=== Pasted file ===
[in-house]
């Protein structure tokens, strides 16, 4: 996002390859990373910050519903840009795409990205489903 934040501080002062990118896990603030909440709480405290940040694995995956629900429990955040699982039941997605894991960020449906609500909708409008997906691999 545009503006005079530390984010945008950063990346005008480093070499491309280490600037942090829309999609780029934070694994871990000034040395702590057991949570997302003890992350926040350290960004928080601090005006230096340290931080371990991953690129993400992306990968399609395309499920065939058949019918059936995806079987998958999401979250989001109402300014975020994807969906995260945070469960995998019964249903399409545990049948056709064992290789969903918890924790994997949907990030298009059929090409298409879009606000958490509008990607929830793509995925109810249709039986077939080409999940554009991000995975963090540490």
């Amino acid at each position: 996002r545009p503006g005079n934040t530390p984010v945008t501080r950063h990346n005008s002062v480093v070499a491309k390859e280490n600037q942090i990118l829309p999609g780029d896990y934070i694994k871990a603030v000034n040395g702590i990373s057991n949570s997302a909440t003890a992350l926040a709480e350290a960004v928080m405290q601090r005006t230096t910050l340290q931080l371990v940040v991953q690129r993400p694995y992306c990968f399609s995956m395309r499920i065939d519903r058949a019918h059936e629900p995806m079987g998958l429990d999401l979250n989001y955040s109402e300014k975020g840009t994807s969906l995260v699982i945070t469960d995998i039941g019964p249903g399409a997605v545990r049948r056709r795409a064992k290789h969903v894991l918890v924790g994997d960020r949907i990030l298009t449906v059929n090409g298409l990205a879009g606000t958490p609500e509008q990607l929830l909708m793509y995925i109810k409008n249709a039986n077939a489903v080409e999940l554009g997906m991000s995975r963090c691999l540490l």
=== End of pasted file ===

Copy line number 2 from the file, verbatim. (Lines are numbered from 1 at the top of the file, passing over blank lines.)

């Protein structure tokens, strides 16, 4: 996002390859990373910050519903840009795409990205489903 934040501080002062990118896990603030909440709480405290940040694995995956629900429990955040699982039941997605894991960020449906609500909708409008997906691999 545009503006005079530390984010945008950063990346005008480093070499491309280490600037942090829309999609780029934070694994871990000034040395702590057991949570997302003890992350926040350290960004928080601090005006230096340290931080371990991953690129993400992306990968399609395309499920065939058949019918059936995806079987998958999401979250989001109402300014975020994807969906995260945070469960995998019964249903399409545990049948056709064992290789969903918890924790994997949907990030298009059929090409298409879009606000958490509008990607929830793509995925109810249709039986077939080409999940554009991000995975963090540490």